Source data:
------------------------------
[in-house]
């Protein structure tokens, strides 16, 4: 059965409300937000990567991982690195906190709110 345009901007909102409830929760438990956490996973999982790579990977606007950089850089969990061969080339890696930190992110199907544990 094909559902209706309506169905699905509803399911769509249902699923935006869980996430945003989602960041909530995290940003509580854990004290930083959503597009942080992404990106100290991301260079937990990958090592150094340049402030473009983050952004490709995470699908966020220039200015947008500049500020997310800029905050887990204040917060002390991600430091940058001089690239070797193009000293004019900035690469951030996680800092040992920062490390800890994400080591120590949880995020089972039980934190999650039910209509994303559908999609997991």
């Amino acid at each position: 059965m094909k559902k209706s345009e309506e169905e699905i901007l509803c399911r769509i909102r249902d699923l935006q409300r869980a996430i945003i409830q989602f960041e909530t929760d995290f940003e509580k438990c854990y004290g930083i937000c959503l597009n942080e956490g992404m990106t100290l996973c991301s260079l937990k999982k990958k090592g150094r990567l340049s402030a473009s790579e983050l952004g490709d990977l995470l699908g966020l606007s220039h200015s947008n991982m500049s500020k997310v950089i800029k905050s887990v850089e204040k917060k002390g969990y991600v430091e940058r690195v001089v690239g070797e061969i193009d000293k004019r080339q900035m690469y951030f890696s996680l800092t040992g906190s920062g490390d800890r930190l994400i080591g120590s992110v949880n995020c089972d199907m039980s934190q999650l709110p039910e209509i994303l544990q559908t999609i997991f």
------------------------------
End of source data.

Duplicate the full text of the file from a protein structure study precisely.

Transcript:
[in-house]
């Protein structure tokens, strides 16, 4: 059965409300937000990567991982690195906190709110 345009901007909102409830929760438990956490996973999982790579990977606007950089850089969990061969080339890696930190992110199907544990 094909559902209706309506169905699905509803399911769509249902699923935006869980996430945003989602960041909530995290940003509580854990004290930083959503597009942080992404990106100290991301260079937990990958090592150094340049402030473009983050952004490709995470699908966020220039200015947008500049500020997310800029905050887990204040917060002390991600430091940058001089690239070797193009000293004019900035690469951030996680800092040992920062490390800890994400080591120590949880995020089972039980934190999650039910209509994303559908999609997991």
């Amino acid at each position: 059965m094909k559902k209706s345009e309506e169905e699905i901007l509803c399911r769509i909102r249902d699923l935006q409300r869980a996430i945003i409830q989602f960041e909530t929760d995290f940003e509580k438990c854990y004290g930083i937000c959503l597009n942080e956490g992404m990106t100290l996973c991301s260079l937990k999982k990958k090592g150094r990567l340049s402030a473009s790579e983050l952004g490709d990977l995470l699908g966020l606007s220039h200015s947008n991982m500049s500020k997310v950089i800029k905050s887990v850089e204040k917060k002390g969990y991600v430091e940058r690195v001089v690239g070797e061969i193009d000293k004019r080339q900035m690469y951030f890696s996680l800092t040992g906190s920062g490390d800890r930190l994400i080591g120590s992110v949880n995020c089972d199907m039980s934190q999650l709110p039910e209509i994303l544990q559908t999609i997991f």